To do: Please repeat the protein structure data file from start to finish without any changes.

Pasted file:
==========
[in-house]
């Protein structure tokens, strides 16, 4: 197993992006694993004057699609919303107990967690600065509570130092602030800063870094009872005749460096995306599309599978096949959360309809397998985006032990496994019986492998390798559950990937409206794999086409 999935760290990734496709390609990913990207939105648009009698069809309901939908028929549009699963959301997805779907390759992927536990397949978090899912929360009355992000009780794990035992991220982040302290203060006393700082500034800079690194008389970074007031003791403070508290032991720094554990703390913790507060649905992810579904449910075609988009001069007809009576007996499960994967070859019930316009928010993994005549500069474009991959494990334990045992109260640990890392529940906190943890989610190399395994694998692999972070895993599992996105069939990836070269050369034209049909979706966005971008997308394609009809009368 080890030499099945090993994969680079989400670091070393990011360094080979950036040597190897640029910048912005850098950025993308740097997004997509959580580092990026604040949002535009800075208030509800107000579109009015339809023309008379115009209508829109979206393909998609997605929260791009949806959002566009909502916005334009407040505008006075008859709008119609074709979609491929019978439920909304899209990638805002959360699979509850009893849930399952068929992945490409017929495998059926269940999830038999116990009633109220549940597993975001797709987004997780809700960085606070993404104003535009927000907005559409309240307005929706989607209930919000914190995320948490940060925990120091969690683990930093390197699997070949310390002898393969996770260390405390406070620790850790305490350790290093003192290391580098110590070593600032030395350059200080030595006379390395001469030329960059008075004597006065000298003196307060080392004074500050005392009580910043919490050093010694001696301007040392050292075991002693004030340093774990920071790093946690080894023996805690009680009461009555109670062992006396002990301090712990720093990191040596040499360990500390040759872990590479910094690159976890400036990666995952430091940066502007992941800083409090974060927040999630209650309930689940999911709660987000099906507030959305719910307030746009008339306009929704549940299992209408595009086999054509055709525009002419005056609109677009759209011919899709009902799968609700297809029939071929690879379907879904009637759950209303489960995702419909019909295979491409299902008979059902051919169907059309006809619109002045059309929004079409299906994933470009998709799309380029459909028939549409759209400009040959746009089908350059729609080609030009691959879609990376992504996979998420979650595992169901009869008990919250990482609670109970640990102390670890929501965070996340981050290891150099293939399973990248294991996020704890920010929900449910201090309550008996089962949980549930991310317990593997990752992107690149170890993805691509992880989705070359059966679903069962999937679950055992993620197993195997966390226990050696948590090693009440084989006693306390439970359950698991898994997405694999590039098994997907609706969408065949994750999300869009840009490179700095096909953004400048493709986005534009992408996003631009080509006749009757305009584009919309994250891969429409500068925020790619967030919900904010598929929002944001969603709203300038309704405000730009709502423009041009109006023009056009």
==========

[in-house]
């Protein structure tokens, strides 16, 4: 197993992006694993004057699609919303107990967690600065509570130092602030800063870094009872005749460096995306599309599978096949959360309809397998985006032990496994019986492998390798559950990937409206794999086409 999935760290990734496709390609990913990207939105648009009698069809309901939908028929549009699963959301997805779907390759992927536990397949978090899912929360009355992000009780794990035992991220982040302290203060006393700082500034800079690194008389970074007031003791403070508290032991720094554990703390913790507060649905992810579904449910075609988009001069007809009576007996499960994967070859019930316009928010993994005549500069474009991959494990334990045992109260640990890392529940906190943890989610190399395994694998692999972070895993599992996105069939990836070269050369034209049909979706966005971008997308394609009809009368 080890030499099945090993994969680079989400670091070393990011360094080979950036040597190897640029910048912005850098950025993308740097997004997509959580580092990026604040949002535009800075208030509800107000579109009015339809023309008379115009209508829109979206393909998609997605929260791009949806959002566009909502916005334009407040505008006075008859709008119609074709979609491929019978439920909304899209990638805002959360699979509850009893849930399952068929992945490409017929495998059926269940999830038999116990009633109220549940597993975001797709987004997780809700960085606070993404104003535009927000907005559409309240307005929706989607209930919000914190995320948490940060925990120091969690683990930093390197699997070949310390002898393969996770260390405390406070620790850790305490350790290093003192290391580098110590070593600032030395350059200080030595006379390395001469030329960059008075004597006065000298003196307060080392004074500050005392009580910043919490050093010694001696301007040392050292075991002693004030340093774990920071790093946690080894023996805690009680009461009555109670062992006396002990301090712990720093990191040596040499360990500390040759872990590479910094690159976890400036990666995952430091940066502007992941800083409090974060927040999630209650309930689940999911709660987000099906507030959305719910307030746009008339306009929704549940299992209408595009086999054509055709525009002419005056609109677009759209011919899709009902799968609700297809029939071929690879379907879904009637759950209303489960995702419909019909295979491409299902008979059902051919169907059309006809619109002045059309929004079409299906994933470009998709799309380029459909028939549409759209400009040959746009089908350059729609080609030009691959879609990376992504996979998420979650595992169901009869008990919250990482609670109970640990102390670890929501965070996340981050290891150099293939399973990248294991996020704890920010929900449910201090309550008996089962949980549930991310317990593997990752992107690149170890993805691509992880989705070359059966679903069962999937679950055992993620197993195997966390226990050696948590090693009440084989006693306390439970359950698991898994997405694999590039098994997907609706969408065949994750999300869009840009490179700095096909953004400048493709986005534009992408996003631009080509006749009757305009584009919309994250891969429409500068925020790619967030919900904010598929929002944001969603709203300038309704405000730009709502423009041009109006023009056009």